I was in need of wheelbarrows for a company project two weeks ago, so I pulled up the webpage for the Lowe’s hardware store on my work computer and perused their offerings. A day later, just like magic, Facebook presented me with a Facebook ad from Lowe’s featuring the same brand of wheelbarrows I looked at! The social media company made the connection between my work computer and my personal phone, even though I was not logged into Facebook on my work computer when I made the search. Apparently I had left some Facebook cookies behind on my work computer and Lowe’s webpage uses Facebook integrations to read those cookies.

Lowe’s wheelbarrow ad on Facebook

Creepy? Perhaps for some, but at least I can understand how this magic was done. I might not necessarily like Lowe’s sharing my searches with Facebook but I understand how and why it happened. I chalk this up to good, clean, targeted advertising. It’s fair game.

But there’s apparently another, more nefarious kind of targeted advertising done by Facebook, whether or not they care to admit it. A friend had lunch with a colleague yesterday and they were waiting for their meals when his colleague casually mentioned that his car was in need of a new ignition coil. Upon returning to his office, my friend checked Facebook and was astounded to find a Facebook ad for an ignition coil!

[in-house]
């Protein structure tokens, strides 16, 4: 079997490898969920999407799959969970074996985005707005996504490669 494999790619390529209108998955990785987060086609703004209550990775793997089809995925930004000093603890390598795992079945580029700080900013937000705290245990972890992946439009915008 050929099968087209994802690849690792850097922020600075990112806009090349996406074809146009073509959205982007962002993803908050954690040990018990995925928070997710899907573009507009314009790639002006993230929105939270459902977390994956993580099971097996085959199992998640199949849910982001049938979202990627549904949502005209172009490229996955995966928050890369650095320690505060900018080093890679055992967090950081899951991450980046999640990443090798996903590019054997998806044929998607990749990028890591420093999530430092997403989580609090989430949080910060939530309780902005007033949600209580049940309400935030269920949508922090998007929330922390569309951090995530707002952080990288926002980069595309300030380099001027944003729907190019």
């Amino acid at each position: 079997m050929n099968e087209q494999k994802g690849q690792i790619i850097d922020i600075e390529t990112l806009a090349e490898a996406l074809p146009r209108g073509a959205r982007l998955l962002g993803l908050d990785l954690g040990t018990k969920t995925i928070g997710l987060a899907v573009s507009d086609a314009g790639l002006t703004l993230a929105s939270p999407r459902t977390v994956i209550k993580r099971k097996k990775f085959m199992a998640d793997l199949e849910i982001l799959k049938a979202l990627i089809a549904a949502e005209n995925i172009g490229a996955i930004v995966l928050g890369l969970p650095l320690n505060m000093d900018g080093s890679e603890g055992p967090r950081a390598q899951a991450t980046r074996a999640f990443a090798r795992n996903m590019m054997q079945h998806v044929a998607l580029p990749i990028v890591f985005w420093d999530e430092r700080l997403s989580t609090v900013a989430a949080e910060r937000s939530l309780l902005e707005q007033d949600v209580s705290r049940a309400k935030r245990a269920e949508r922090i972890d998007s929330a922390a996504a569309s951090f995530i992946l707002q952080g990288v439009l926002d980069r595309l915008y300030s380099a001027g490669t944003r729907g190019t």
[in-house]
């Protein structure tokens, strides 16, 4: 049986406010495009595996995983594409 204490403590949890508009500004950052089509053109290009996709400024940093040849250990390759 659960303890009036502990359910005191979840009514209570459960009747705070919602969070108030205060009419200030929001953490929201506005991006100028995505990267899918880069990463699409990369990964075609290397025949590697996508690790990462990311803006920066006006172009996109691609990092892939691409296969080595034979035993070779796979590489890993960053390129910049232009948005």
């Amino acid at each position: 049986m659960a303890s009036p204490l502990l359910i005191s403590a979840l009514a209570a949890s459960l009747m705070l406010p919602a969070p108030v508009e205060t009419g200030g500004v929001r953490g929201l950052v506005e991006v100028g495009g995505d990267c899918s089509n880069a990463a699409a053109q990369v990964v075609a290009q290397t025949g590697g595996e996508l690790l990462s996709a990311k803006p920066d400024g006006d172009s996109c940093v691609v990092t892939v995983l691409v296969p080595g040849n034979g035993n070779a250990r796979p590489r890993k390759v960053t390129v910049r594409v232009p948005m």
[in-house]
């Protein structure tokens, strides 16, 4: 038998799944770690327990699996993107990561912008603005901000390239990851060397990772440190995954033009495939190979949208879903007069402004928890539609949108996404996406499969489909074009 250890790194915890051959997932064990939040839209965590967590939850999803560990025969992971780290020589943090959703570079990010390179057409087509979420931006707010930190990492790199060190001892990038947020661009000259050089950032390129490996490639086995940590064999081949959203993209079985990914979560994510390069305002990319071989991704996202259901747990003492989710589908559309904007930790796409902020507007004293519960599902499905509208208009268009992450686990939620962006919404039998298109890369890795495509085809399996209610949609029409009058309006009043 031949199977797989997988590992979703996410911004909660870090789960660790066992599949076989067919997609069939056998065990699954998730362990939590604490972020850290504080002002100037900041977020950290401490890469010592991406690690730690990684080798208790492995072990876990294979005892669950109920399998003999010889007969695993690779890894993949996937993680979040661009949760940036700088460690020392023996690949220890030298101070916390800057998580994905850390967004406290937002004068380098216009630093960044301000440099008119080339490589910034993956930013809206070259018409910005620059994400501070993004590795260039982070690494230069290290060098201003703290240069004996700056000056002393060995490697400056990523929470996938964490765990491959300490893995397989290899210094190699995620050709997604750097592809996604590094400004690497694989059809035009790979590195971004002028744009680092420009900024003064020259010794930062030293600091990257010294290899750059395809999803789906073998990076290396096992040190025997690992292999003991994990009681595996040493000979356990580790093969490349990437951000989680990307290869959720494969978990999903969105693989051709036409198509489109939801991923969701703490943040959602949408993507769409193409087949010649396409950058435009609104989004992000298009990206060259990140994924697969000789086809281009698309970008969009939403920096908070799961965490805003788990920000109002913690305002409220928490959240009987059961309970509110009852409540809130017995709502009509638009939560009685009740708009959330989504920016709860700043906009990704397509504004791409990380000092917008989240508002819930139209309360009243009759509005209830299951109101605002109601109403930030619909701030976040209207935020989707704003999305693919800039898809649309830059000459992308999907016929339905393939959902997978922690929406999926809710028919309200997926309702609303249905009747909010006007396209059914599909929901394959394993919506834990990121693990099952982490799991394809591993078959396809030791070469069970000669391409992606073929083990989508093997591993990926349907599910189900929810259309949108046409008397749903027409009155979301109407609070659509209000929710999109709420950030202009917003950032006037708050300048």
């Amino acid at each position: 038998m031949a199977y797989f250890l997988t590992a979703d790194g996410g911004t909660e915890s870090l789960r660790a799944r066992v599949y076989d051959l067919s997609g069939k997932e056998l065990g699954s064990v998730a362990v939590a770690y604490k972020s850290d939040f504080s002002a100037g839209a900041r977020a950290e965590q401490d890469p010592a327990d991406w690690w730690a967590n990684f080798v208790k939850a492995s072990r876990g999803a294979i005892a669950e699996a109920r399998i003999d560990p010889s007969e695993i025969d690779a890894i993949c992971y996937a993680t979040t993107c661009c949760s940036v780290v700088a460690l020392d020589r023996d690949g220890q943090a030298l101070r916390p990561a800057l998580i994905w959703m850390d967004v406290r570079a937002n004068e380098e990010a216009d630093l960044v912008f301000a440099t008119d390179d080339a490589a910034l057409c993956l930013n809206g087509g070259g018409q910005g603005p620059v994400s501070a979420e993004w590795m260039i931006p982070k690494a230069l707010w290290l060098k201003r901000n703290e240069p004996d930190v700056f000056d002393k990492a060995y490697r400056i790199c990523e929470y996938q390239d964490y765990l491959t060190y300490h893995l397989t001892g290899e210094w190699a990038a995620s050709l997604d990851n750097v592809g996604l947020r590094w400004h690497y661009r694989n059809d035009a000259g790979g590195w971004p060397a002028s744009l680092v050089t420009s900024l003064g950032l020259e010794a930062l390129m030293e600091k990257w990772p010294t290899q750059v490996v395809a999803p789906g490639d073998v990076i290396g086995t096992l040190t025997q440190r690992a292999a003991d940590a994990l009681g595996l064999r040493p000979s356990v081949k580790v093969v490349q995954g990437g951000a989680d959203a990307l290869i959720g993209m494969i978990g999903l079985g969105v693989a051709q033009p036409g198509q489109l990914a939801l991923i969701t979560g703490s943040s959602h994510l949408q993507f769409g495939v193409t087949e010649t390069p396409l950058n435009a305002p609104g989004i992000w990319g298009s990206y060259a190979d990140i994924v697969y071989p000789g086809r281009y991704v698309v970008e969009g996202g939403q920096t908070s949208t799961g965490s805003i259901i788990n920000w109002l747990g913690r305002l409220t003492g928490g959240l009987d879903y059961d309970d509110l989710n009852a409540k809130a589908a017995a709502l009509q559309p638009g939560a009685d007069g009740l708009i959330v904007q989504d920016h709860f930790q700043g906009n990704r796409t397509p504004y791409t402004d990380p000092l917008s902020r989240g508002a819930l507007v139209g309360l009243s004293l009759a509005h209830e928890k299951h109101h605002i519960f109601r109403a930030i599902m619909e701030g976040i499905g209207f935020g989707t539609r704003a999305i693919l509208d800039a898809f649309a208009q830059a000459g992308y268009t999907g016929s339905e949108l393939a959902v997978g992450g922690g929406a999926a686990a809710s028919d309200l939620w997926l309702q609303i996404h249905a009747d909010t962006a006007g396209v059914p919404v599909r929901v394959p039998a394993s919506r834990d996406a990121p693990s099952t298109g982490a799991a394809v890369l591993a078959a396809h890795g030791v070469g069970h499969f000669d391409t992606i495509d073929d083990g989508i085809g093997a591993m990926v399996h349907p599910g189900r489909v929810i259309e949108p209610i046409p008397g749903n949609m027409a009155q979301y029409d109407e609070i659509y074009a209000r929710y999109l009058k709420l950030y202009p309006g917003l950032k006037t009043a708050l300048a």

What are the odds of this happening by chance? I mean, I know that a recent story on this by Digg has pointed to the Baader-Meinhof phenomenon as a possible explanation. This theory might apply to more common phrases or objects, like cat food, but ignition coils? How often does anyone ever utter the words “ignition coil” in their lifetime? Saying I hear it maybe once every ten years would be generous. It’s pretty damn uncommon phrase.

An ignition coil ad, surely just a coincidence


My friend insists that he never searched for ignition coils, typed it in, or did anything active that would’ve drawn the ad to him. He also was not on any WiFi networks at the restaurant and had no other overt ties to his colleague and their conversation. While it may be possible his colleague Googled it at the restaurant my friend doesn’t think so, and certainly he didn’t use my friend’s phone to do it. The odds against this being coincidence are simply staggering.

I’ve seen the video of the couple who talked about dog food and summoned dog food ads to their Facebook page. That’s interesting to be sure, but I don’t know these people the way I know my friend. I can certainly vouch for my friend’s honesty.

The Facebook app has been banned from my phone since I caught it using the photos on my phone that I didn’t share to send me ads. That was too creepy for me, but it appears that listening in on what people say now feeds the social media giant’s insatiable appetite to know everything about you.

Are you frightened yet?